Pokémon is so upfront about the fact that it’s a means to sell toys and video games to children (it’s the catchphrase, “Gotta Catch ‘em All”) it doesn’t seem worth it to come at this live-action movie adaptation like it’s a valid critique. It’s so ubiquitous you could say its even part of the branding. With brands like Star Wars and Marvel that try to hide the cynicism between the lines of stories that try to grapple with modern themes in the vaguest way possible to avoid alienating any audiences, Pokémon is almost refreshingly upfront about what it’s intended goal is. For those not in the know, Pokémon are creatures that roam the world in the wild. They’re as varied as animals in the real world, but with the notable difference of being a lot more cartoonish and in some cases much more dangerous. There are Pokémon cows and birds, but also ghosts, dinosaurs, even some that can use telekinesis and read your mind. Humans of this world see Pokémon as creatures to be lived alongside and respected or to be taken advantage of for their power. Knowing all that brings us to Pokemon Detective Pikachu; the movie now appearing on HBO.
Ever since losing his mother, Tim has had a hard time connecting to anyone, so much so that at 21 he’s let go of his dream of being a Pokémon trainer and settled into a humdrum life of being an insurance salesman. But when he receives a call from the Ryme City police that his father has died, he’s pulled into the world he thought he left behind by a wayward Pikachu (voiced by Ryan Reynolds) who claims there’s a larger conspiracy afoot.
All the Pokémon in this movie are impressively animated and suitably adorable, intimidating, or straight up confusing (sometimes a combination of all 3). And for those familiar, it’s a fun game to see how many you can identify in background shots (can you catch them all?). For those not in the know, it’s likely to be a bit bizarre. Why are some of the Pokémon somewhat more human looking? Are they pets or are they servants? These are questions you shouldn’t be asking yourself because that’s not exactly the point and these aren’t questions the kids watching, playing, or collecting are asking themselves about Pokémon either. Pokémon can be whatever it wants to be to its creators but to kids the loyalty and empathy on display when trainers and Pokémon help and protect one another is what they remember.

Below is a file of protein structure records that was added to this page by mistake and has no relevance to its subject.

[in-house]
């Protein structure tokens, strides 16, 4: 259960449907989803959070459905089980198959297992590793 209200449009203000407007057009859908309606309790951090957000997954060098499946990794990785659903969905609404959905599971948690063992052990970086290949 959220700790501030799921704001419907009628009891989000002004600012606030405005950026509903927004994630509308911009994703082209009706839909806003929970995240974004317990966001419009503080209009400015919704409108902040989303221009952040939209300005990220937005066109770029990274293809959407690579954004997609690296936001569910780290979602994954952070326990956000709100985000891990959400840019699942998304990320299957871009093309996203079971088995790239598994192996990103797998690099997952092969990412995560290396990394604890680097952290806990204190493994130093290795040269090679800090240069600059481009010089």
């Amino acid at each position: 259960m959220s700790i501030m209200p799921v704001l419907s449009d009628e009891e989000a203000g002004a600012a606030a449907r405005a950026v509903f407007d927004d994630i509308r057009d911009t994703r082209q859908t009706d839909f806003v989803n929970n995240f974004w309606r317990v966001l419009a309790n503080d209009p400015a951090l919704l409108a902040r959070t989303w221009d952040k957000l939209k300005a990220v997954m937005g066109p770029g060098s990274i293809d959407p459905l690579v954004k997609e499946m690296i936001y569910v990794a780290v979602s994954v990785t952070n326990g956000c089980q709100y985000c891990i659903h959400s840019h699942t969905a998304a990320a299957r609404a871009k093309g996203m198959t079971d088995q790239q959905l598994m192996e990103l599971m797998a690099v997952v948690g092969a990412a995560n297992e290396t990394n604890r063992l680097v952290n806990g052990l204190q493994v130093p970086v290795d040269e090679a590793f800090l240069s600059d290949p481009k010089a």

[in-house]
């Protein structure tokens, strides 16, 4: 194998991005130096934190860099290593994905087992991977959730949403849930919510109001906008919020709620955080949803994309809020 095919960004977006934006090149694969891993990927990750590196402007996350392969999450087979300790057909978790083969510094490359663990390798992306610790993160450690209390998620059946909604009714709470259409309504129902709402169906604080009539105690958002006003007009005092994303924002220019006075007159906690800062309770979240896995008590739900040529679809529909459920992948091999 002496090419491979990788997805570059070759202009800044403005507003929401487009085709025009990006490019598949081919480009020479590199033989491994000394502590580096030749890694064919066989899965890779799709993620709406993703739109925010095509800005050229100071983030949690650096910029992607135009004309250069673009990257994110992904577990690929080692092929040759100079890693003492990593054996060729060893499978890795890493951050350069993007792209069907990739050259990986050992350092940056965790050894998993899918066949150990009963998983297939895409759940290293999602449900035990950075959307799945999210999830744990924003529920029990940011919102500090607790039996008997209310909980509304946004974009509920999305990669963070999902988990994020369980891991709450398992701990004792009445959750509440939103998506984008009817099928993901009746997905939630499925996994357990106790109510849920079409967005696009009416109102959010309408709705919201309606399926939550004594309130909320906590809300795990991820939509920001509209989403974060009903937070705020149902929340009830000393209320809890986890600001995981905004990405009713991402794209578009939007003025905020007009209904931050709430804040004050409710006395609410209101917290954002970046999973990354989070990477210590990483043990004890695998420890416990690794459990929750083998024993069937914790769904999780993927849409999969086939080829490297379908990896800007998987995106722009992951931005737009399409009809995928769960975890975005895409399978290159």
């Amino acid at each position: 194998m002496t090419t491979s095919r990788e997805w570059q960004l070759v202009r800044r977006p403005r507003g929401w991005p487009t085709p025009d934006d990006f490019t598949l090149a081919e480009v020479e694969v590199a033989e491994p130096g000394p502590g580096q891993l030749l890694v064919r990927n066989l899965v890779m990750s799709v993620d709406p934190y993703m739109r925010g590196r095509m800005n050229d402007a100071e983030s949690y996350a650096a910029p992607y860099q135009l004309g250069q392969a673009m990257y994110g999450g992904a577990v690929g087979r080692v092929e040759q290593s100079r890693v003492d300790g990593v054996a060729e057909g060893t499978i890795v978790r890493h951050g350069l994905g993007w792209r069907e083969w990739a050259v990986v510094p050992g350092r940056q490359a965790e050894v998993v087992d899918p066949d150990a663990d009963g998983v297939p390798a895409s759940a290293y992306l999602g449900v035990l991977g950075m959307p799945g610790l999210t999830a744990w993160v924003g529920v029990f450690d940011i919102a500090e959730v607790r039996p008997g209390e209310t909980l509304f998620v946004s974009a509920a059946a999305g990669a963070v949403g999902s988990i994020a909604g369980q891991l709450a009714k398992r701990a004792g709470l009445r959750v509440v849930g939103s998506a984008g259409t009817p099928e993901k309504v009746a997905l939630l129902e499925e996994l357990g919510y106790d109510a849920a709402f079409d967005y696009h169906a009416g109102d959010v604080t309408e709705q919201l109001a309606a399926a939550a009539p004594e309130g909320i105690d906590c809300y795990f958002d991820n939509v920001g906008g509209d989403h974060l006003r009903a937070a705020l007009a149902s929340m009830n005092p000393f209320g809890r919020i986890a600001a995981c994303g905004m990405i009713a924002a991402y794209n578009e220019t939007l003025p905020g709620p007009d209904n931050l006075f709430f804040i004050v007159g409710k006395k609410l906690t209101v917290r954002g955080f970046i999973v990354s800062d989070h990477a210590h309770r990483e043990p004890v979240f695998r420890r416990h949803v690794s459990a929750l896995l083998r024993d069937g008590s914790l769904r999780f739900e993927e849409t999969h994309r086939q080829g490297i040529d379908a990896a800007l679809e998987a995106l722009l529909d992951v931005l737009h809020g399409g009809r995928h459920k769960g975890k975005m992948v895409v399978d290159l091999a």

The mystery itself is only a little convoluted, and any half-paying attention parent will likely be able to figure out where it’s going even without any knowledge of the source material.For those who have grown up with the video games, the trading cards, and/or the cartoons, it can be genuinely touching at times. What if someone made a movie about talking to your pet and your pet was able to talk back… but also shoots lightning? It’s a potent combination of nostalgia and delight to see something so silly be taken seriously without feeling like it’s required to be grim and dark. This movie has some genuinely funny moments that don’t detract from the overall sense that this is something a ten-year-old you would have adored.
This movie didn’t need to be as good as it is. Suitable for kids but just as watchable for adults. The name alone was a guaranteed draw and the idea of seeing Pokémon in live-action has been in the back of the minds of those who got to see the animated movies in theaters way back when. But what we have here is a mesh of genres and styles that’s completely out there, yet comfortably familiar.
And who isn’t a sucker for the rain-soaked neon lights of a city with a dark secret buried inside? Do yourself a favor and check out the trailer below and gather those Pokémon fans if you got’em and seek out Pokémon Detective Pikachu debuting on SATURDAY, DECEMBER 28 @ 8:00pm and across HBO’s streaming sites.